I was sad to hear that Beverly Cleary (1916-2021) passed away this week. I fell in love with Cleary’s characters (Henry, Beezus, Ramona, Mitch and Amy) when I read her books to my kids. Cleary’s books have been blessed with images by talented artists, including Louis Darling, Alan Tiegreen, Joanne Scribner, Tracy Dockray, and Jacqueline Rogers. (Here’s a Smithsonian article comparing the contributions of these illustrators.) And graphic designer Laura Mock talks about the challenge of redesigning Cleary’s Ramona books for a new generation of readers, along with Ramona Kaulitzki’s art. (Below is a non-Cleary Kaulitzki image.)



Children’s book author Sandra Boynton and cellist Yo-Yo Ma have collaborated on Jungle Night, a book that takes kids on a trip through a jungle teeming with sleeping animals, with the noises and snores of the animals provided by Ma’s cello. Boynton and Ma also collaborated on an animated Jungle Night video, featuring Keith Boynton reading the book. After you’ve watched the video, go to the Time magazine site and read kid reporter Sophia Hou’s interview with both Boynton and Ma about the project. Other videos are available on Sandra Boynton’s website, including musical collaborations with Alison Krauss, Ryan Adams, and Dwight Yoakum.


On the Comics Beat site, Gregory Silber—in his column “Silber Linings”—writes about the “10 Goodest Dogs in Comics,” and many of his choices are irrefutable. (Some may be unfamiliar to you—do you know Pizza Dog?) Lockjaw, #3 on Silber’s list, is my favorite: he’s gigantic, he weights two tons, he’s the pet of a hidden race of super-powered beings, he has antennae sprouting from his forehead, and he can transport from one location to another instantaneously. (Above are Crystal the Inhuman and Lockjaw, from the ill-fated Inhumans TV show.) Second on my list (#5 on Silber’s) is Ace the Bat-Hound, a German Shepherd who wears a Bat-Mask to hide his secret identity while helping Batman and Robin fight crime. Here’s Silber’s entire list!


On Thursday, April 8 at 8pm EST, the Library of Congress begins their Zoom series “Object Lessons”—featuring deep looks at historically significant pieces in the LOC collection—with an examination of the original art from the very first Spider-Man story, written by Stan Lee, drawn by Steve Ditko, and published in Amazing Fantasy #15 (1962). Librarian Sara Duke will “share selected images from the drawings, and insights into the collaboration that led to the development of the teen superhero. This family-friendly event promises to be fun for superhero experts young and old.” Register for the Spider-Man “Object Lessons” event here. (Above is a picture of the first page of the “Spider-Man” art, where Ditko’s initial webby logo for the story was replaced by glued-on, conventional block lettering.)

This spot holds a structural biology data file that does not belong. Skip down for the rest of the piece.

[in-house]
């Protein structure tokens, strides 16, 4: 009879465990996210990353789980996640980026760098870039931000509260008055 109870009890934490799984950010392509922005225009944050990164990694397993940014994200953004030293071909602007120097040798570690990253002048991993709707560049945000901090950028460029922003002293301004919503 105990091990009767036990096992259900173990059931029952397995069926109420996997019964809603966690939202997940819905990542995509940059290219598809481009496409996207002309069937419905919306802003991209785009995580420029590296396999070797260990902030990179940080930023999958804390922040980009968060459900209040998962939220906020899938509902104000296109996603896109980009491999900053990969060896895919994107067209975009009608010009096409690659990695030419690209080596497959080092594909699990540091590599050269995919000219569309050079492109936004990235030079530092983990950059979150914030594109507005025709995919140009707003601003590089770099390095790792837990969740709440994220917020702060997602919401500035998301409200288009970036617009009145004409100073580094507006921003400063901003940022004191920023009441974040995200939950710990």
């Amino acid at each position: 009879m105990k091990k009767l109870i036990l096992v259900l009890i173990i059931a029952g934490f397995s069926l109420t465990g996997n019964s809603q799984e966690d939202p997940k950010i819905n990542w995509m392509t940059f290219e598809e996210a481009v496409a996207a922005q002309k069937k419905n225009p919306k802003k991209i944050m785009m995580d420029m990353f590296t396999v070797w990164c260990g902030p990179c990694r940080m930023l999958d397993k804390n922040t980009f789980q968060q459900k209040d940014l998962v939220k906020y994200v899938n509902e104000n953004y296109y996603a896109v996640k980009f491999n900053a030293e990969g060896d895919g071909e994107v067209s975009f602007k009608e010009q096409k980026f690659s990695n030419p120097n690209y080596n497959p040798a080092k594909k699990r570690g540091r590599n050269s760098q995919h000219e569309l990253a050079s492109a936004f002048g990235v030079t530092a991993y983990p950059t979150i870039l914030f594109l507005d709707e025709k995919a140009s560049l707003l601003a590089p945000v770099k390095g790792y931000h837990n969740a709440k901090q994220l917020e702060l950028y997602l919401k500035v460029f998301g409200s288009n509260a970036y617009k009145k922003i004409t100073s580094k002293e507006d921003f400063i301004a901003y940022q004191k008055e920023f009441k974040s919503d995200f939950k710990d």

Salon celebrates short films for children by Joan Micklin Silver, who would go on to direct such highly regarded features as Hester Street (1975) and Crossing Delancey (1988). Silver’s shorts, made for a company that specialized in educational films, are the charming, slyly subversive “The Fur Coat Club” (1973) and “The Case of the Elevator Duck” (1974), and copies of these films are available to watch as part of the Salon essay. Be sure to read the article too, as film scholar Dr. Marsha Gordon unearths fascinating background on Silver’s early career and argues that these 1970s New York films “deserve a place alongside Silver’s later feature film work, offering viewers today a cheery, fantastical counterpoint to Fran Liebowitz’s decidedly more curmudgeonly recollections of the era currently streaming in Martin Scorsese’s Netflix docuseries.” (Just to point out a couple of North Carolina connections: Gordon is a Professor of Film Studies at NC State, while the copies of Silver’s shorts are provided by A/V Geeks, a Raleigh archive of over 36,000 16mm movies run by historian Skip Elsheimer. Check out the A/V Geeks website to watch numerous samples from the collection!)


We’ve spotlighted the comics of Cara Bean before, especially her Let’s Talk About It, her free, 24-page guide to mental health and self-care she made for The Center of Cartoon Studies. Now Bean gives us a lovely seven-minute “Doodle Relaxation” on YouTube, effortlessly drawing and coloring a brain and a pencil dancing together. Take a deep breath, watch “Doodle Relaxation,” and then browse around Bean’s website.

This weekly blog post is written and compiled by Craig Fischer. To send along recommendations, ideas, and comments, contact Craig at craig_fschr@yahoo.com [.]

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